LRHW is also just one of a number of post-INF land-based missiles that the Army, as well as the U.S. Marine Corps, is now pursuing. Both services are looking at the possibility of fielding ground-launched versions of the Tomahawk cruise missile. The INF had led to the scrapping of a previous land-based Tomahawk variant, the BGM-109G Gryphon, which had been in service with the U.S. Air Force.

A ground-based launcher fires a BGM-109G Gryphon missile during a test. , US Army

The Army is also developing a replacement for ATACMS, the Precision Strike Missile (PrSM), the range of which is no longer limited by that treaty. Just yesterday, Lockheed Martin announced that it had demonstrated the ability of that weapon to hit targets out to nearly 250 miles and there has already been talk of pushing that out further to somewhere between 340 to 372 miles

There is also another ground-based hypersonic weapon program, Operational Fires (OpFires), that the Army is working on, together with the Defense Advanced Research Projects Agency (DARPA). The OpFires missile also carries an unpowered boost-glide vehicle and it is unclear exactly how this weapon differs from the LRHW design.

The disclosure of the LRHW’s range now is also not entirely surprising. While a guest on an episode of Air Force Association’s Mitchell Institute’s Aerospace Advantage podcast in March, Air Force General Timothy Ray, head of Air Force Global Strike Command (AFGSC), said, in no uncertain terms, that he felt the LRHW program was “stupid.” Ray was especially critical of the weapon’s utility in the Pacific, where a number of American allies, including Australia and South Korea, have already said they have no interest in hosting them. There have been reports that Japanese authorities could be inclined to allow future Army missile units onto its soil, possibly through rotating deployments.

“There are a lot of countries that have to agree to this. I could see some of them probably agreeing in the European theater, maybe in the Central Asian theater, but I don’t see it coming together with any credibility in the Pacific any time real soon,” Ray said. He also touted the Air Force’s own work on the ARRW program, as well its experience with the kinds of long-range bomber operations into which those weapons are expected to be integrated, including in the Pacific. 

A US Air Force B-52H bomber carries two captive-carry AGM-183A ARRW test articles under its wing., USAF

Ray’s comments ultimately led to a meeting between the Army and Air Force chiefs of staff and prompted public statements of support for the LRHW from other senior U.S. military officials. Land-based hypersonic weapons, as well as other ground-launched longer-range missiles, are a core component of the Pacific Deterrence Initiative (PDI) concept that the U.S. military has proposed as a way to counter China in that region, which you can read about more in detail here.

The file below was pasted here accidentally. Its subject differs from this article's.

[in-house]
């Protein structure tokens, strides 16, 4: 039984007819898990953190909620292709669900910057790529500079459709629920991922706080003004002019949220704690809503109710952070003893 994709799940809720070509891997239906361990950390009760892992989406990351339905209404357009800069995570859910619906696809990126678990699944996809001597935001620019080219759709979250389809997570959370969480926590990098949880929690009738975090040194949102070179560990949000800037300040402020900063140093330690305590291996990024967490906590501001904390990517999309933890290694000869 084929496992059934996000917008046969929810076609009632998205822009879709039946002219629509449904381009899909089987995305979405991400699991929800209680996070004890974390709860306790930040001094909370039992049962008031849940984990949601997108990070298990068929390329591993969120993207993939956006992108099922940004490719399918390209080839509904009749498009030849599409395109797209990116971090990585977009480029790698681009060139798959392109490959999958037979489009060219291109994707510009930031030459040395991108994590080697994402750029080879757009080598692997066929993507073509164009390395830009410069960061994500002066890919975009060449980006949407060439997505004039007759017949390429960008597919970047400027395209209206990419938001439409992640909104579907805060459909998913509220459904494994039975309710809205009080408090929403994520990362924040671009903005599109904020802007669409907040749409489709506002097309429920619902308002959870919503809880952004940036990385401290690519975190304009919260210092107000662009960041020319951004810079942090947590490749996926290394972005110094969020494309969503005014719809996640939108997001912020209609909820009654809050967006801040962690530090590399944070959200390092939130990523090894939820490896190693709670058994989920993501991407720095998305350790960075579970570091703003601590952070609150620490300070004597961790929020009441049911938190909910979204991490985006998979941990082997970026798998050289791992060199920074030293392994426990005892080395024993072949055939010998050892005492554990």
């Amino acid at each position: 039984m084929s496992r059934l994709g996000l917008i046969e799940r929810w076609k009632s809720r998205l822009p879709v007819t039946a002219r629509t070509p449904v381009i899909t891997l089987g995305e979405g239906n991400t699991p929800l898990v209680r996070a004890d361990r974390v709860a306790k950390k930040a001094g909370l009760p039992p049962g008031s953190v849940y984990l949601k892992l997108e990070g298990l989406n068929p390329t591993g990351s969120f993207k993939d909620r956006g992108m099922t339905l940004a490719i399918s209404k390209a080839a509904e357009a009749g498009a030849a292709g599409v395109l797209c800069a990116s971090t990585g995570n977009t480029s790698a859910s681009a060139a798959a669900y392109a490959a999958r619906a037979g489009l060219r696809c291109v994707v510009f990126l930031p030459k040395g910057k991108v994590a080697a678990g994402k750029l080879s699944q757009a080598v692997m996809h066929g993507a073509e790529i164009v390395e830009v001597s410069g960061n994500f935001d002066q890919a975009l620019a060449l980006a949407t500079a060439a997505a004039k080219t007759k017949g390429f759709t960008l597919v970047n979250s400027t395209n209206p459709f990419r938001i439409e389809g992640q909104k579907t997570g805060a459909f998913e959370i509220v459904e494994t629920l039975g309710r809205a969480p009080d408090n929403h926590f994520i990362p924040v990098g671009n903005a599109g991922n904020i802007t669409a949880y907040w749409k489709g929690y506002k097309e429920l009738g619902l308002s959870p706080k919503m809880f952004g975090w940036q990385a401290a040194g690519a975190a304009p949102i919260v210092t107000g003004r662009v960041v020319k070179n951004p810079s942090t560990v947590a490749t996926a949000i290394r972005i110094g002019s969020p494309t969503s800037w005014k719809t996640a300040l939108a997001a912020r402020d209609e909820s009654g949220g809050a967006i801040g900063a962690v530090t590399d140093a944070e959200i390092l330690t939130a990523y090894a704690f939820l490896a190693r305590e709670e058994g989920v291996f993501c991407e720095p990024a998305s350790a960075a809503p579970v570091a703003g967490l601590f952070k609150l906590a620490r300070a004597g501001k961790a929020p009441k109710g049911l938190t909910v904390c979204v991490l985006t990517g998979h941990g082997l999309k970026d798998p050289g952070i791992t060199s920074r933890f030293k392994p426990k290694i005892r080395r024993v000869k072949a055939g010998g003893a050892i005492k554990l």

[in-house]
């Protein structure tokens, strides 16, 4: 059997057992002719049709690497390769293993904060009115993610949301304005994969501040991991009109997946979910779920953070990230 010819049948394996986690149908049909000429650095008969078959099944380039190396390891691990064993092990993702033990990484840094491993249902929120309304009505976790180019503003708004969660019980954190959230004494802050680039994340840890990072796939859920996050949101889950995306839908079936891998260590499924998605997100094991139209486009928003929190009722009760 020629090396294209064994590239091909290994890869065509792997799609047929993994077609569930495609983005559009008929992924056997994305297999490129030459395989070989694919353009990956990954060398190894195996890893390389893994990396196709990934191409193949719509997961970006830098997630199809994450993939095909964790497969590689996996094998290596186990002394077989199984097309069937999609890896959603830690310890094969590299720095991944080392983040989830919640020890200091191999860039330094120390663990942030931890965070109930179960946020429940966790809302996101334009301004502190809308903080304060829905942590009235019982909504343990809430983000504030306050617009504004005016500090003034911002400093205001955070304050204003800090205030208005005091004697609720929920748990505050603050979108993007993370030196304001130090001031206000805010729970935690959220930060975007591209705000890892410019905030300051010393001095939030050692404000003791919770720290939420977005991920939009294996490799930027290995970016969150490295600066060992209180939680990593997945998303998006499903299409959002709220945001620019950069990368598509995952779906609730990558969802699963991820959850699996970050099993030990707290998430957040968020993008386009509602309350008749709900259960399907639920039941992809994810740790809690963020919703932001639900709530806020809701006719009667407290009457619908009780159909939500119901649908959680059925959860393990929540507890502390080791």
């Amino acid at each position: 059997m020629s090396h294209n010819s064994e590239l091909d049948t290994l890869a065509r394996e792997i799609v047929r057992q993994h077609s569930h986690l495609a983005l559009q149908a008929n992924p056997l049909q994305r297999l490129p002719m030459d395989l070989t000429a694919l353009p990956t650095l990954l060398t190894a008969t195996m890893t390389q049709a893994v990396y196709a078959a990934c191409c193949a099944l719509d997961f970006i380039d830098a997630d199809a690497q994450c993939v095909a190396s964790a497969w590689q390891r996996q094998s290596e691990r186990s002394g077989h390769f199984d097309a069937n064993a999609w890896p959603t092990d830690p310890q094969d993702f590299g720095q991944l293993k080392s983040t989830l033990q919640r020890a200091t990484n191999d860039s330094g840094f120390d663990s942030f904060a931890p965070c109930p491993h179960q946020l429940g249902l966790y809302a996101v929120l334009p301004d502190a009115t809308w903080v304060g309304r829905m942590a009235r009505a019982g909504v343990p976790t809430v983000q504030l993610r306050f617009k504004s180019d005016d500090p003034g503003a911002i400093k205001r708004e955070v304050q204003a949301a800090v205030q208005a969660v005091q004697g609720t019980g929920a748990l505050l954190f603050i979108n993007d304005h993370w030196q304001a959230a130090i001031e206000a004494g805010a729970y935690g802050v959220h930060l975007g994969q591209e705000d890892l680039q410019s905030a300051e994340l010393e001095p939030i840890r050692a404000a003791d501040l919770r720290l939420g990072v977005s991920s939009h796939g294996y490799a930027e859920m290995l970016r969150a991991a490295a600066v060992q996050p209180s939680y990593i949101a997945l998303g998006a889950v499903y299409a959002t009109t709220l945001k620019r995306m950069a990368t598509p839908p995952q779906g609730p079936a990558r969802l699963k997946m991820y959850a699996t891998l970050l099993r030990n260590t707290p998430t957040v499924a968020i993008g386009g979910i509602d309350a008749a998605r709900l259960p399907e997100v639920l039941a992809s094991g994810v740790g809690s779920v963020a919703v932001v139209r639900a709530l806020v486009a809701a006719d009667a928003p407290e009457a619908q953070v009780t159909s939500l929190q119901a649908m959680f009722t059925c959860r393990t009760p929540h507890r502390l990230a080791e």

As Breaking Defense pointed out, with a range of 1,725 miles, LRHWs fired from the U.S. island of Guam, where the weapons would be based without any need for foreign consent, could reach Taiwan. This would allow their potential use in response to a Chinese invasion of that island. Officials in Beijing see that island, which presently has a completely autonomous government, as an integral part of China and they routinely threaten to use military force should authorities in Taipei declare full independence from the mainland.

LRHWs capable of striking targets 1,725 miles or more away would be able to reach deep inside the Chinese mainland if they could be positioned in Japan, or the Philippines, another country that has come up in discussions about basing these weapons. Having these missiles in Japan would also mean they could prosecute targets in North Korea or Russia’s Far East region.

“You might aggregate Navy and Army; you might aggregate Air Force and Army, but if someone shows up to the battle and they don’t have long-range fires and the adversary does, you can’t effectively operate in that theater,” Air Force General John Hyten, Vice Chairman of the Joint Chiefs of Staff, said in April, speaking about future operations generally. “This means you want each service to bring those long-range fires; so, the joint warfighting concept succeeds if all of the force can apply fires wherever they happen to be, wherever the target is, whatever the lines of conflict, that is the joint warfighting concept.”

All this being said, budgets are likely to be a key factor in any future discussions about Army ground-based hypersonic or other longer-range missile capabilities. The Air Force notably abandoned HCSW, its companion to the LRHW/IRCPS program, in order to refocus resources on the ARRW project.

As it stands now, the Army hopes to have a prototype battery ready to begin live-fire testing of the LRHW sometime in the 2022 Fiscal Year. That unit is then expected to form the core of a limited operational capability with this weapon in the next fiscal cycle.

By disclosing the LRHW’s range, the Army seems to be making a new pitch for that weapon’s place in the future mix of long-range strike capabilities across the U.S. military. In doing so, the service has also made clear that the U.S. military has now left the limitations that the INF treaty had imposed far behind.

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Joseph Trevithick Avatar

Joseph Trevithick

Deputy Editor

Joseph has been a member of The War Zone team since early 2017. Prior to that, he was an Associate Editor at War Is Boring, and his byline has appeared in other publications, including Small Arms Review, Small Arms Defense Journal, Reuters, We Are the Mighty, and Task & Purpose.